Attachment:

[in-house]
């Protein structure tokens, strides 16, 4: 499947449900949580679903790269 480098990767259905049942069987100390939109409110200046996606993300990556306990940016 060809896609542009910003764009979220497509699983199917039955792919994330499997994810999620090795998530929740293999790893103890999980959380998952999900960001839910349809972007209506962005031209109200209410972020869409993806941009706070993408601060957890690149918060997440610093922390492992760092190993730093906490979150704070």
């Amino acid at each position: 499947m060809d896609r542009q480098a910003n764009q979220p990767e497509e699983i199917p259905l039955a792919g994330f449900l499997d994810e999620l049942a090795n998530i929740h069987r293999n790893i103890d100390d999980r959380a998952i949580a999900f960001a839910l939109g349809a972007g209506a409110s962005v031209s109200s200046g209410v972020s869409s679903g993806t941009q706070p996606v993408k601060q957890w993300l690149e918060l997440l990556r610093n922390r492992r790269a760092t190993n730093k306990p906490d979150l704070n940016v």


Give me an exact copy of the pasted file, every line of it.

[in-house]
């Protein structure tokens, strides 16, 4: 499947449900949580679903790269 480098990767259905049942069987100390939109409110200046996606993300990556306990940016 060809896609542009910003764009979220497509699983199917039955792919994330499997994810999620090795998530929740293999790893103890999980959380998952999900960001839910349809972007209506962005031209109200209410972020869409993806941009706070993408601060957890690149918060997440610093922390492992760092190993730093906490979150704070």
């Amino acid at each position: 499947m060809d896609r542009q480098a910003n764009q979220p990767e497509e699983i199917p259905l039955a792919g994330f449900l499997d994810e999620l049942a090795n998530i929740h069987r293999n790893i103890d100390d999980r959380a998952i949580a999900f960001a839910l939109g349809a972007g209506a409110s962005v031209s109200s200046g209410v972020s869409s679903g993806t941009q706070p996606v993408k601060q957890w993300l690149e918060l997440l990556r610093n922390r492992r790269a760092t190993n730093k306990p906490d979150l704070n940016v």